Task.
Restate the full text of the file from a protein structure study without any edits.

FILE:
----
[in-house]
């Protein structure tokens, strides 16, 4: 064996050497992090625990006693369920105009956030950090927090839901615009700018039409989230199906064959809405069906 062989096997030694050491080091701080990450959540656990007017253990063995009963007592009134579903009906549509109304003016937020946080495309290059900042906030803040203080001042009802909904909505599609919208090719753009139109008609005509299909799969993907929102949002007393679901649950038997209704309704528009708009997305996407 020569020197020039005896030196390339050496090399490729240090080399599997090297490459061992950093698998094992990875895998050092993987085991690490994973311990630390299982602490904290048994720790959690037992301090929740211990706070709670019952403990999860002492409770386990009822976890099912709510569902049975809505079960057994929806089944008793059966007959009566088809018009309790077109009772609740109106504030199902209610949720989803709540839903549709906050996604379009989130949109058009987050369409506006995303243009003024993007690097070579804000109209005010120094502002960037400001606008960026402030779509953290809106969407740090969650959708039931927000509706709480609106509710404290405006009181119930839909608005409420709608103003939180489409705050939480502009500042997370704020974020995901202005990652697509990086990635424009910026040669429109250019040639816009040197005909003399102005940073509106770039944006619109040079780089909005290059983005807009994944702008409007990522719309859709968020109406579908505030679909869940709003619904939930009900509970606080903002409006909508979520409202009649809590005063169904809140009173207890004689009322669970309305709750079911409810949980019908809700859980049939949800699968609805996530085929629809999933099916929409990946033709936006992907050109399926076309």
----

[in-house]
């Protein structure tokens, strides 16, 4: 064996050497992090625990006693369920105009956030950090927090839901615009700018039409989230199906064959809405069906 062989096997030694050491080091701080990450959540656990007017253990063995009963007592009134579903009906549509109304003016937020946080495309290059900042906030803040203080001042009802909904909505599609919208090719753009139109008609005509299909799969993907929102949002007393679901649950038997209704309704528009708009997305996407 020569020197020039005896030196390339050496090399490729240090080399599997090297490459061992950093698998094992990875895998050092993987085991690490994973311990630390299982602490904290048994720790959690037992301090929740211990706070709670019952403990999860002492409770386990009822976890099912709510569902049975809505079960057994929806089944008793059966007959009566088809018009309790077109009772609740109106504030199902209610949720989803709540839903549709906050996604379009989130949109058009987050369409506006995303243009003024993007690097070579804000109209005010120094502002960037400001606008960026402030779509953290809106969407740090969650959708039931927000509706709480609106509710404290405006009181119930839909608005409420709608103003939180489409705050939480502009500042997370704020974020995901202005990652697509990086990635424009910026040669429109250019040639816009040197005909003399102005940073509106770039944006619109040079780089909005290059983005807009994944702008409007990522719309859709968020109406579908505030679909869940709003619904939930009900509970606080903002409006909508979520409202009649809590005063169904809140009173207890004689009322669970309305709750079911409810949980019908809700859980049939949800699968609805996530085929629809999933099916929409990946033709936006992907050109399926076309």